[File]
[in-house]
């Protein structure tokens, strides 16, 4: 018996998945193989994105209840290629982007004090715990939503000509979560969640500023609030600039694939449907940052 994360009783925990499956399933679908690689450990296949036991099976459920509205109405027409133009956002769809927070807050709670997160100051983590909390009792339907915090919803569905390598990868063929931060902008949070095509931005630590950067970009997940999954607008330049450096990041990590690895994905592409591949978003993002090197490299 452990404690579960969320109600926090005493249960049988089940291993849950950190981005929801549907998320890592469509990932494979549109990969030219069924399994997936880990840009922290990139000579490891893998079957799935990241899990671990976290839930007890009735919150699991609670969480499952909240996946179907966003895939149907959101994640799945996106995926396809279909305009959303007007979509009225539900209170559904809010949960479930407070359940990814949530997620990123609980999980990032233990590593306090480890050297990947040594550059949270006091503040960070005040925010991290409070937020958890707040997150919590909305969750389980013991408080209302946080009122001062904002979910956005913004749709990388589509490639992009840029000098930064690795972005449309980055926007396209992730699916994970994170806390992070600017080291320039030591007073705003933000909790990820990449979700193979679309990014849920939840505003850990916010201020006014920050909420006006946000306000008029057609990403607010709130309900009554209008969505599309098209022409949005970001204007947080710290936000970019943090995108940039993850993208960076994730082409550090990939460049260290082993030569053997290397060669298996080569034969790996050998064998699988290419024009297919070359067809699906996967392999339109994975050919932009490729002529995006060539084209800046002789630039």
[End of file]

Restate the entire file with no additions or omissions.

[in-house]
């Protein structure tokens, strides 16, 4: 018996998945193989994105209840290629982007004090715990939503000509979560969640500023609030600039694939449907940052 994360009783925990499956399933679908690689450990296949036991099976459920509205109405027409133009956002769809927070807050709670997160100051983590909390009792339907915090919803569905390598990868063929931060902008949070095509931005630590950067970009997940999954607008330049450096990041990590690895994905592409591949978003993002090197490299 452990404690579960969320109600926090005493249960049988089940291993849950950190981005929801549907998320890592469509990932494979549109990969030219069924399994997936880990840009922290990139000579490891893998079957799935990241899990671990976290839930007890009735919150699991609670969480499952909240996946179907966003895939149907959101994640799945996106995926396809279909305009959303007007979509009225539900209170559904809010949960479930407070359940990814949530997620990123609980999980990032233990590593306090480890050297990947040594550059949270006091503040960070005040925010991290409070937020958890707040997150919590909305969750389980013991408080209302946080009122001062904002979910956005913004749709990388589509490639992009840029000098930064690795972005449309980055926007396209992730699916994970994170806390992070600017080291320039030591007073705003933000909790990820990449979700193979679309990014849920939840505003850990916010201020006014920050909420006006946000306000008029057609990403607010709130309900009554209008969505599309098209022409949005970001204007947080710290936000970019943090995108940039993850993208960076994730082409550090990939460049260290082993030569053997290397060669298996080569034969790996050998064998699988290419024009297919070359067809699906996967392999339109994975050919932009490729002529995006060539084209800046002789630039």